City of Changes
Philly's Hall exits; San Jose's publisher replaces him
By Jill Rosen
Jill Rosen is AJR's assistant managing editor
After telling staffers that he'd be around until 2006, when the next labor contract was due, Robert J. Hall called a reverse: The 58-year-old publisher and chairman of Philadelphia Newspapers Inc., which publishes the Inquirer and Daily News, will retire at the end of the year. Joe Natoli will step in as Hall's successor, leaving his job as president and publisher of the San Jose Mercury News. Both papers are owned by Knight Ridder.
Hall says nothing in particular sparked his change of mind. "My wife, Ronna, and I kept talking, talking, talking," he says, and decided "this is a good time."
The move comes after a number of top changes at PNI, specifically at the Inquirer. First, the paper lost Editor Robert J. Rosenthal in November 2001. Walker Lundy took over but retired a year-and-a-half later. In came Amanda Bennett (see Bylines, August/September) as the Inky's editor in June; now, out goes Hall.
Bennett, one of those surprised by Hall's retirement, says he was a wonderful publisher and boss. "You could always express your mind with him, debate things, work things out and realize that he was always looking out for the good of the paper."
At the Daily News, Editor Zack Stalberg says: "I'll miss working for him, and I'll especially miss all that freedom that he permitted me. But at the same time I think it's a great move for him. He's put up with a lot of stuff and difficult times, and he's negotiated both papers through tough water."
Hall, an accountant who joined PNI in 1973, has worked for Knight Ridder for 30 years. After a five-year stint at the Detroit Free Press, where he ultimately served as publisher and chairman, Hall assumed his current job in 1990.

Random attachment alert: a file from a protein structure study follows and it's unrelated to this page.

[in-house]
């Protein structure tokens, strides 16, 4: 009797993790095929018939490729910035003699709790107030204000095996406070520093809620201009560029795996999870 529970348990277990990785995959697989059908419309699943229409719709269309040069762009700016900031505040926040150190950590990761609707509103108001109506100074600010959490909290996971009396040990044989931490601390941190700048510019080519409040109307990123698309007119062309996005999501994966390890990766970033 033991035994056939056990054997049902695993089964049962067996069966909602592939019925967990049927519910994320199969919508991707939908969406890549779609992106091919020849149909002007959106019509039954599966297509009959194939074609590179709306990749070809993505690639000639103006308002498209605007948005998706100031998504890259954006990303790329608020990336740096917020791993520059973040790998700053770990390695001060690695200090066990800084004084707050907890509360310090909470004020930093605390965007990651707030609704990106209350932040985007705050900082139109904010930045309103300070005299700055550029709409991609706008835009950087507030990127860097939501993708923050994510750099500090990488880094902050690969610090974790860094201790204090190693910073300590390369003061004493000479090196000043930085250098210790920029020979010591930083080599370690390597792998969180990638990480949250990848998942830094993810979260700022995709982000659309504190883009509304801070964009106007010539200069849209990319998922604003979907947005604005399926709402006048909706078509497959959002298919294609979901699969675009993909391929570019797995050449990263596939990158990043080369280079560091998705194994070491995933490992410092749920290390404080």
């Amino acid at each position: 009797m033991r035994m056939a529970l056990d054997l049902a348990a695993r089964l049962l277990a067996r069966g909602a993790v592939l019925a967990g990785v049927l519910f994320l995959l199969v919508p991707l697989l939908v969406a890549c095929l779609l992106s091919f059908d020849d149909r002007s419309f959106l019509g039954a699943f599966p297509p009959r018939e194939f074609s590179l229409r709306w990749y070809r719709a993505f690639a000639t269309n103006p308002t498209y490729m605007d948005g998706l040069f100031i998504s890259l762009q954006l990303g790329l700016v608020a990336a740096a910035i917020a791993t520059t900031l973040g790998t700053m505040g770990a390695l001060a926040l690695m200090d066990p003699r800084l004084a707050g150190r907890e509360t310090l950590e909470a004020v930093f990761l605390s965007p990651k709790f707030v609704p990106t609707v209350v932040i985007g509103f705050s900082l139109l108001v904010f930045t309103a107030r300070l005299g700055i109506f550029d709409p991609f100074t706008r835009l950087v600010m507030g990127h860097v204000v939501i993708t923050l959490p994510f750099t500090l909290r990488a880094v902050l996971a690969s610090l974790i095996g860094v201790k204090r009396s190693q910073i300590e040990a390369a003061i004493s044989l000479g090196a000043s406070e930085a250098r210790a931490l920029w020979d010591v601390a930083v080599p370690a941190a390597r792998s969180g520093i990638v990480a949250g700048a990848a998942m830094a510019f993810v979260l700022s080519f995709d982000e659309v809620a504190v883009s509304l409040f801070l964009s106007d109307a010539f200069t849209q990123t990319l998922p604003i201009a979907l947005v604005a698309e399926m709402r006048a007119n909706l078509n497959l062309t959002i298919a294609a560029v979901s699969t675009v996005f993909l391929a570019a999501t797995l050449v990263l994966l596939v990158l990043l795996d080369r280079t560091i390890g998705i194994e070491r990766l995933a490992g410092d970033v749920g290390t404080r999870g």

Natoli, 48, has a similar Knight Ridder-filled bio. Also an accountant, he joined the company in 1976 and climbed the ranks to general manager of the Miami Herald in 1993 and then president of the Miami Herald Publishing Co. the next year. In 2001, Natoli switched coasts, taking the publisher post at the Mercury News at a time of controversy: Jay T. Harris had vacated the position to protest budget cuts at the paper.
Certainly the past few years have been tough for both publishers, as the industry faced a down economy. At PNI, there's pressure from Knight Ridder to bolster its underperforming profit margin. The companywide margin is 21; PNI's is about four percentage points lower.
Hall says financial issues didn't play a part in his decision to step down. The economy's been bad, he says, for about three years. "It's almost a way of life."
In a press release, Steve Rossi, president of Knight Ridder's newspaper division, praised Natoli's ability to find "revenue where others have failed to see it," and he called Natoli's work in San Jose during the Silicon Valley's worst recession "nothing short of remarkable."
In retirement, Hall plans to teach at Drexel University, remain active in the Philadelphia area's arts organizations and play "a lot of golf." "It's a great time," he says. "I'm really excited about it."###